Total: Blast Risk Low on Platform

Wednesday, March 28, 2012 @ 01:03 PM gHale

Explosive natural gas is pouring from a leak at Total’s Elgin North Sea platform just over 100 yards from a flare workers left burning as they fled the rig, Total said Wednesday.

Total dismissed the blast risk on the platform, which was evacuated on Sunday, but that didn’t stop others from saying there was, indeed, a risk.

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The flare was on a separate platform from the leak, albeit only a short distance away, a Total UK spokesman said.

“The flare is still burning but is not posing a risk. The leak is on the wellhead platform and the flare is on the Processing, Utilities and Quarters platform. There is a gap of 90 meters (300 feet) between the two,” he said.

Total did say Wednesday workers evacuated the Elgin platform so quickly there was no time to put out the flare, which normally burns to regulate gas pressure at safe levels.

David Hainsworth, a health, safety and environment manager at Total, said the priority had been the safety of the 238 staff of the platform, which lies 240 km (150 miles) east of Aberdeen off Scotland’s east coast.

Hainsworth said the flare was still firing. “We don’t believe it has been reduced in size.” He could not say how long it would take to extinguish the flame, and whether that would be “an hour, or 24 hours or two days” — or even longer.

The British government said the flame still alight as part of the safety system triggered during the evacuation to burn off excess gas but acknowledged the serious risk.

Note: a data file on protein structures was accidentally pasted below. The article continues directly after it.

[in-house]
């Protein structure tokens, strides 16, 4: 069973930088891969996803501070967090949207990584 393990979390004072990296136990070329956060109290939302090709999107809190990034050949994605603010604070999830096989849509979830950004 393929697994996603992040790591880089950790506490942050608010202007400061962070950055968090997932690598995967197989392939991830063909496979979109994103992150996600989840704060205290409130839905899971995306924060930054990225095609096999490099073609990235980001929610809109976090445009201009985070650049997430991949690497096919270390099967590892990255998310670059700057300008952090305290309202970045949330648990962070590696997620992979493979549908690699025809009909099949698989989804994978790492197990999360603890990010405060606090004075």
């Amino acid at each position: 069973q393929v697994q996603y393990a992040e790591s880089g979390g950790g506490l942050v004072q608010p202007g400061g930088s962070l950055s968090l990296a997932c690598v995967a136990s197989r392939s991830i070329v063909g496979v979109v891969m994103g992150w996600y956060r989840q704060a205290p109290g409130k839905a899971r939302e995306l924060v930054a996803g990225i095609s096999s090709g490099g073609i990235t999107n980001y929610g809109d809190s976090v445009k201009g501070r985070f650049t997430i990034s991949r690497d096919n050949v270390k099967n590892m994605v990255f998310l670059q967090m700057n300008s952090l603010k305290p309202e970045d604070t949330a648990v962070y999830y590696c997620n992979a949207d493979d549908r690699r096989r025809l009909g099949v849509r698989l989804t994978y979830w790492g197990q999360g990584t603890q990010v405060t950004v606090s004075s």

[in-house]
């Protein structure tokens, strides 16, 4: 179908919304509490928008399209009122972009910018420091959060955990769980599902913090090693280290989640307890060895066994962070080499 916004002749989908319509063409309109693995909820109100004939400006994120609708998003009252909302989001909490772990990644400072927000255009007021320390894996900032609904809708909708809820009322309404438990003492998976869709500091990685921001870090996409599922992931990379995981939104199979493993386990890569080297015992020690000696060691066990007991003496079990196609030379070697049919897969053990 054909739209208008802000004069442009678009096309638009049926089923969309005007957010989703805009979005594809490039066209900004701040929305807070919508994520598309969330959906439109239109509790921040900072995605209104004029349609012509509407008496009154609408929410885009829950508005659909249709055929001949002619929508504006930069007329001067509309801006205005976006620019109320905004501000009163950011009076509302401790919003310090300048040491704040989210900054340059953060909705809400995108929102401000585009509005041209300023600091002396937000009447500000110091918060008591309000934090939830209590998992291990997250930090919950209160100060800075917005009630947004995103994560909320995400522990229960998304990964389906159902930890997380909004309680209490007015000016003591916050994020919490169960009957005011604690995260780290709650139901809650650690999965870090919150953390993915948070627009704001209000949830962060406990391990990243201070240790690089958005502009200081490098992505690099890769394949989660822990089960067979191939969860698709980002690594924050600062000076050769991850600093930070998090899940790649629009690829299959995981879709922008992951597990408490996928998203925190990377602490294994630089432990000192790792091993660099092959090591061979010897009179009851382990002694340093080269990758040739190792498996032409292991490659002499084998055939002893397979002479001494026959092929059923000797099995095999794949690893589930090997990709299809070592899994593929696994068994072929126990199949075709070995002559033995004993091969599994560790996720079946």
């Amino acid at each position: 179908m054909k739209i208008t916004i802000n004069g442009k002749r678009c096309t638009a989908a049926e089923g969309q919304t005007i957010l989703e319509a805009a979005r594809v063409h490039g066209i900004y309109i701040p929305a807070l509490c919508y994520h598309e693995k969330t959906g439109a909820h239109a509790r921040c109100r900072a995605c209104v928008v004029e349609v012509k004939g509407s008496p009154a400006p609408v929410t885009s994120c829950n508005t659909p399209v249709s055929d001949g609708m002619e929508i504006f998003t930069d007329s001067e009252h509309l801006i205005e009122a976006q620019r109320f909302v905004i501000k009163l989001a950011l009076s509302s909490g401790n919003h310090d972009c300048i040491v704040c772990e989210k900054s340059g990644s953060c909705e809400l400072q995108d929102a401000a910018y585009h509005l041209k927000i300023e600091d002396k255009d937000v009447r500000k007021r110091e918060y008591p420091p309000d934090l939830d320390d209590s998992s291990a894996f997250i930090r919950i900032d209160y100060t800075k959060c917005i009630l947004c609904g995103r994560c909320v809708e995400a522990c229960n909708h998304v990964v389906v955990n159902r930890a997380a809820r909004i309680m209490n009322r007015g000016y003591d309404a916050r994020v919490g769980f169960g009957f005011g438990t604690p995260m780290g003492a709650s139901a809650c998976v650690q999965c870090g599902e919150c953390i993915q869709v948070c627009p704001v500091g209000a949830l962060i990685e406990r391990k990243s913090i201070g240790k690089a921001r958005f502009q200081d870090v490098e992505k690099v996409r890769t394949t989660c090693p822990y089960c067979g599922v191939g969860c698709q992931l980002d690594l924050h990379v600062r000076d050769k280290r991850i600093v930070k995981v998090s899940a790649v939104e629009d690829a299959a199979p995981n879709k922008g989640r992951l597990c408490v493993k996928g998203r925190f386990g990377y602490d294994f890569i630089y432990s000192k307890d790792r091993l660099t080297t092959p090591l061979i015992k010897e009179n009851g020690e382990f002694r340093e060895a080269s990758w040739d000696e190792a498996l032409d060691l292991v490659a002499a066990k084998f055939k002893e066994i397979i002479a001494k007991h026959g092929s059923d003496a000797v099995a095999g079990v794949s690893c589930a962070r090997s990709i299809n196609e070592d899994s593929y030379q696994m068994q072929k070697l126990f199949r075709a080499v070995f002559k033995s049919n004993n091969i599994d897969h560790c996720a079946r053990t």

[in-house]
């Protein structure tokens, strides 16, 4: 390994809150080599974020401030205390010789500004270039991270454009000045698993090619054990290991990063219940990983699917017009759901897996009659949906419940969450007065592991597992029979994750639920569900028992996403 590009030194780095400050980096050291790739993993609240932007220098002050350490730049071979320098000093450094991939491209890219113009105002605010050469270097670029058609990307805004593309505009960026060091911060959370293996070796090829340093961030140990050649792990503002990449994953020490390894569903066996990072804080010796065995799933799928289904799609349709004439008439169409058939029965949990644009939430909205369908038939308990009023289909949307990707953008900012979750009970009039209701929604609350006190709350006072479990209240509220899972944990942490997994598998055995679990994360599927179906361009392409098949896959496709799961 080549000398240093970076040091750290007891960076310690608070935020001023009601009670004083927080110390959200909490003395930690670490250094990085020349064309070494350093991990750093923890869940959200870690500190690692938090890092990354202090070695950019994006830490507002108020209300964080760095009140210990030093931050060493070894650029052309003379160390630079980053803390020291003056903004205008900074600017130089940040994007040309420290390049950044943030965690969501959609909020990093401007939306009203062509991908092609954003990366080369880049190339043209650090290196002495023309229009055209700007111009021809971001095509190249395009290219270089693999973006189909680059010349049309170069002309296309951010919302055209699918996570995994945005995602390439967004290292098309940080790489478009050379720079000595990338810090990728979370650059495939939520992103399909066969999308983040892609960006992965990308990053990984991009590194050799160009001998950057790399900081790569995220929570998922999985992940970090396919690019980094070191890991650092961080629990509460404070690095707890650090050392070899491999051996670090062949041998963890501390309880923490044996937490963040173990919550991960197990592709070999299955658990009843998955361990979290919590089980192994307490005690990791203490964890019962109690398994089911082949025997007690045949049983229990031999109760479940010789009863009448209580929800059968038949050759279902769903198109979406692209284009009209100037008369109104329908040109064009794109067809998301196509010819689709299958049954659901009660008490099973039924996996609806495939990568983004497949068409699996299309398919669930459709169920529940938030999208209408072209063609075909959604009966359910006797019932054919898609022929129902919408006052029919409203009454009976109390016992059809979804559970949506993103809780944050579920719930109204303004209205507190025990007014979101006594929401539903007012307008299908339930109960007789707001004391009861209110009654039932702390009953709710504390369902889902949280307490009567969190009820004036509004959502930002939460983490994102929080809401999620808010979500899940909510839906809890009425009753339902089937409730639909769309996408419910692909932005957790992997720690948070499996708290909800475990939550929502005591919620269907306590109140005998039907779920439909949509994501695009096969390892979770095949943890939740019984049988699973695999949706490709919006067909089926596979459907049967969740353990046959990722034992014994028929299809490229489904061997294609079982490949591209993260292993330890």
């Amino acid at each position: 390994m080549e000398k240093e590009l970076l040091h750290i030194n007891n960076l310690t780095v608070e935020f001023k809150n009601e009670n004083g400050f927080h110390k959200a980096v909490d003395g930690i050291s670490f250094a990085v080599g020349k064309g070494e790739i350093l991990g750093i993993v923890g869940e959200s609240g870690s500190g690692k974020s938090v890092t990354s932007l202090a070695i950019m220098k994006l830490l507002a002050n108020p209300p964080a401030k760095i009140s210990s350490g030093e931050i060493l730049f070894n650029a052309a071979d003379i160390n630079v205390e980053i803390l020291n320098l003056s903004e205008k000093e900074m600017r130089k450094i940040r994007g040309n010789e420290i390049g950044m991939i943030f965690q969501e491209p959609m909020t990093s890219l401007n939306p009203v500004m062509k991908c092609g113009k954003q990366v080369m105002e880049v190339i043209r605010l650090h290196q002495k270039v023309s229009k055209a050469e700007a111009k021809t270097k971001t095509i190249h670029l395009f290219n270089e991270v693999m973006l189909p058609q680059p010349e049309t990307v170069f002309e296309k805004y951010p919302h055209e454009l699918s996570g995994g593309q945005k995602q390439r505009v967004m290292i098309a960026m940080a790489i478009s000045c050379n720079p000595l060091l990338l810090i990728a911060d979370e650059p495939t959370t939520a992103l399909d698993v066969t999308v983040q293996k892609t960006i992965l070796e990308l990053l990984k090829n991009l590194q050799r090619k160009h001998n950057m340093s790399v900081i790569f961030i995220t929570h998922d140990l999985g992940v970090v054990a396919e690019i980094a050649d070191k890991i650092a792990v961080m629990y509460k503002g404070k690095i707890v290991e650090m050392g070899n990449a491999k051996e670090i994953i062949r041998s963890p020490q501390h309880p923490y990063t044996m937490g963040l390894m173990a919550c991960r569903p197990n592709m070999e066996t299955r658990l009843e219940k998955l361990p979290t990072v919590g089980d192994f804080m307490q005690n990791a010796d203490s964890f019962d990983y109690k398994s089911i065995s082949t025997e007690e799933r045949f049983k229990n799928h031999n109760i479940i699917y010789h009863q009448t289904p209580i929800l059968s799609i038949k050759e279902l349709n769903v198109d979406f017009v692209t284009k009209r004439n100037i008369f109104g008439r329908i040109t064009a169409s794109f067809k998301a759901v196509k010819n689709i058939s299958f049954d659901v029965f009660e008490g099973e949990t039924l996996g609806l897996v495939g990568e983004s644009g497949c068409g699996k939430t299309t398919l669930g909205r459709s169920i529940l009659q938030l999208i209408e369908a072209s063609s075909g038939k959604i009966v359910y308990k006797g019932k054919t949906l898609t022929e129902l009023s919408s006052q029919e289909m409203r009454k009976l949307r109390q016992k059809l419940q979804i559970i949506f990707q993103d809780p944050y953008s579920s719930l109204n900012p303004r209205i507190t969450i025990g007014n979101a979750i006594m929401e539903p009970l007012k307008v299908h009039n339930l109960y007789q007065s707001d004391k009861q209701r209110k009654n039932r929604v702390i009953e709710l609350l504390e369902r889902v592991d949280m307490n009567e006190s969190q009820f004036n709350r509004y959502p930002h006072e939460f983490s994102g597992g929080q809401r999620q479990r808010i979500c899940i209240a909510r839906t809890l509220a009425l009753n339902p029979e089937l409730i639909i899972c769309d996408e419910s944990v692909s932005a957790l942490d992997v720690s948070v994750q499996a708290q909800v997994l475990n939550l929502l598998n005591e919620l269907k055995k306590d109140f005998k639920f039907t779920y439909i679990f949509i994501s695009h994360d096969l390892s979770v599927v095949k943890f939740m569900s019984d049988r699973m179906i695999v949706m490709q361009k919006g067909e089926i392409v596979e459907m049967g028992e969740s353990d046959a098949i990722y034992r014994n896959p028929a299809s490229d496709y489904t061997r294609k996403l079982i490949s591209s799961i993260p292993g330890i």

“At the moment wind is taking the gas cloud away from the flame and weather conditions are forecast to remain stable for the next few days,” said a spokesman for the Department of Energy and Climate Change. “We hope that the pressure will be such that the flame will naturally go out by itself, but Total is not taking that for granted.”

Industry consultant John Shanks said the stakes were high for the offshore industry. “The news this morning that the flare is still burning on the platform is thus unwelcome,” said Shanks, who works at RiserTec, a specialist engineering consultancy based in Aberdeen.

“Under normal conditions, the deeper the leak, the more difficult remedial work will be. However, if gas continues to leak at a steady or increased rate over a sustained period of time, the platform could become an explosion waiting to happen.”

A spokesman for Total in Paris said a solution to plugging the leak was still under evaluation and it was “a question of days. We have not precisely identified the cause of the incident,” he said.

Total said Tuesday it could take six months to halt the flow of gas in an accident that has thrown a spotlight on the safety record of energy production in the British sector of the North Sea, compared with that of neighboring Norway.

The UK sector recorded 155 cases of hydrocarbon releases in 2010-2011, compared with only eight leaks in 2010 alone in the Norwegian sector.

“Obviously the UK has more rigs in our sector of the North Sea compared with Norway, but like for like we’re still seeing many more incidents,” said one energy union official who requested anonymity. “This is the type of thing we’re seeing more and more, and as a union we’re getting sick of it.”

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